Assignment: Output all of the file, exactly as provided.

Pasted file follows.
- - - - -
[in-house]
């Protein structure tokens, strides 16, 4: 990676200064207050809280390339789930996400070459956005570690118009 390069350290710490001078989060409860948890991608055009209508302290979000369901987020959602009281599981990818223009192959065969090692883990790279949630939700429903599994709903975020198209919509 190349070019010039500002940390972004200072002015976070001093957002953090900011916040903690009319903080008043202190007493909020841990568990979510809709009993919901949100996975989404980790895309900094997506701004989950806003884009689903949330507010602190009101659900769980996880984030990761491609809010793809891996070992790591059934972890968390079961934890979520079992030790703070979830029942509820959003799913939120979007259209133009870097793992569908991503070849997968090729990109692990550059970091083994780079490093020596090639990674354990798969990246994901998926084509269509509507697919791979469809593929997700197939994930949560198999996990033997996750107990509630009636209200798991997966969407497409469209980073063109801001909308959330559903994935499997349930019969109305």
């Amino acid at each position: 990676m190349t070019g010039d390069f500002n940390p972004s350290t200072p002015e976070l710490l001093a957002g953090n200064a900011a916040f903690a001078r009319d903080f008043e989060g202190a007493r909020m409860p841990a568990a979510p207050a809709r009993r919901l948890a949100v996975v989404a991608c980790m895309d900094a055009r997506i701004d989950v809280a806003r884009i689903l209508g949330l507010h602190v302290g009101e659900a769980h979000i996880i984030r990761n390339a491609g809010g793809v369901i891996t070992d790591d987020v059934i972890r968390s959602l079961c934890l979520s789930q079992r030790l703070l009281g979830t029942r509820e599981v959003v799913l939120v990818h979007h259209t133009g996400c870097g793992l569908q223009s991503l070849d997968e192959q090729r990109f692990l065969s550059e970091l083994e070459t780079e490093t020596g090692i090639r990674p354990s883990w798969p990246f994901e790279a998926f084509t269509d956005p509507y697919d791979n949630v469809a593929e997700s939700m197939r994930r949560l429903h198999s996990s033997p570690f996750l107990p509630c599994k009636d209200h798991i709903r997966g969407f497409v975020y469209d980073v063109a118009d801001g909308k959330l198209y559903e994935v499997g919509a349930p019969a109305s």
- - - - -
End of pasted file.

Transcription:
[in-house]
């Protein structure tokens, strides 16, 4: 990676200064207050809280390339789930996400070459956005570690118009 390069350290710490001078989060409860948890991608055009209508302290979000369901987020959602009281599981990818223009192959065969090692883990790279949630939700429903599994709903975020198209919509 190349070019010039500002940390972004200072002015976070001093957002953090900011916040903690009319903080008043202190007493909020841990568990979510809709009993919901949100996975989404980790895309900094997506701004989950806003884009689903949330507010602190009101659900769980996880984030990761491609809010793809891996070992790591059934972890968390079961934890979520079992030790703070979830029942509820959003799913939120979007259209133009870097793992569908991503070849997968090729990109692990550059970091083994780079490093020596090639990674354990798969990246994901998926084509269509509507697919791979469809593929997700197939994930949560198999996990033997996750107990509630009636209200798991997966969407497409469209980073063109801001909308959330559903994935499997349930019969109305």
């Amino acid at each position: 990676m190349t070019g010039d390069f500002n940390p972004s350290t200072p002015e976070l710490l001093a957002g953090n200064a900011a916040f903690a001078r009319d903080f008043e989060g202190a007493r909020m409860p841990a568990a979510p207050a809709r009993r919901l948890a949100v996975v989404a991608c980790m895309d900094a055009r997506i701004d989950v809280a806003r884009i689903l209508g949330l507010h602190v302290g009101e659900a769980h979000i996880i984030r990761n390339a491609g809010g793809v369901i891996t070992d790591d987020v059934i972890r968390s959602l079961c934890l979520s789930q079992r030790l703070l009281g979830t029942r509820e599981v959003v799913l939120v990818h979007h259209t133009g996400c870097g793992l569908q223009s991503l070849d997968e192959q090729r990109f692990l065969s550059e970091l083994e070459t780079e490093t020596g090692i090639r990674p354990s883990w798969p990246f994901e790279a998926f084509t269509d956005p509507y697919d791979n949630v469809a593929e997700s939700m197939r994930r949560l429903h198999s996990s033997p570690f996750l107990p509630c599994k009636d209200h798991i709903r997966g969407f497409v975020y469209d980073v063109a118009d801001g909308k959330l198209y559903e994935v499997g919509a349930p019969a109305s």